The argument is very valid, but diverse suppliers will mostly already be in the system. A supplier diversity program aims to identify and track these suppliers and to develop a targeted supplier strategy for building more meaningful relationships. Supplier diversity doesn’t have to be in conflict with the idea of supplier consolidation but can even support the evolution towards more tailored supplier development programs. Thinking in scenarios helps you understand the implications of awarding business across different supplier sets and makes discussions around it more objective.

3. Cashflow management

Managing the cashflow of an organization is a vital task and payment terms are a great way to impact the cashflow. But for many procurement professionals, payment terms are a red flag. The initiatives are driven by Finance and the arguments weak, which makes conversations with suppliers at times uncomfortable. This is especially true when standard payment terms beyond 30 days are required from small and diverse suppliers.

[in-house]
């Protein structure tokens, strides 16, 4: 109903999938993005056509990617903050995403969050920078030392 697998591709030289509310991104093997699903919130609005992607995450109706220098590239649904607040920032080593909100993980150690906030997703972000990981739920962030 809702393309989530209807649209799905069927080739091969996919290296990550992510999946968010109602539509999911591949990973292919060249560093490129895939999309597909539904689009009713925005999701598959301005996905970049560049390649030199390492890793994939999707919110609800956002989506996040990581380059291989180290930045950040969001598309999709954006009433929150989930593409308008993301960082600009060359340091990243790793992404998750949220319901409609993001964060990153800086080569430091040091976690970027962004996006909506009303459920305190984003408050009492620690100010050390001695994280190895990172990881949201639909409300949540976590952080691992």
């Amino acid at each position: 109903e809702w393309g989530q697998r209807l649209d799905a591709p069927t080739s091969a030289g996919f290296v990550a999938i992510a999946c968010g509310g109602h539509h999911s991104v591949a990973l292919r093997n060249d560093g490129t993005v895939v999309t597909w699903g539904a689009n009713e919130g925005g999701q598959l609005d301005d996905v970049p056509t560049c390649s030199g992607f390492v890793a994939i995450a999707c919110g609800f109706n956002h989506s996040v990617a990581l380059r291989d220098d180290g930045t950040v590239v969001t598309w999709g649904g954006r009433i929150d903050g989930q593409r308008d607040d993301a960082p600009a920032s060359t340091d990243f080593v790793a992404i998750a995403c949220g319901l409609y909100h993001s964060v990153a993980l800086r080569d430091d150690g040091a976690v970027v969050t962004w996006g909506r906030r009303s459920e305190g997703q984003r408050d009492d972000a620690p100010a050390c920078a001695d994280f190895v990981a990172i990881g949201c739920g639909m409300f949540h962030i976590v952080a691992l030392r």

The desire to maximize payment terms is rational, but small and diverse suppliers also need to manage their cashflow. The impact of long payment terms with small suppliers, individually and as a whole, to the organization is marginal. Instead of applying a one size fits all mindset, organizations should define supplier friendly payment terms of 30 days or less for participants of their supplier diversity program. By clearly tracking the cash flow implications and benefits of the program, the discussion becomes objective and more impactful approaches for managing cash can be identified.

Results from our Survey we conducted in May 2023.
4. Process design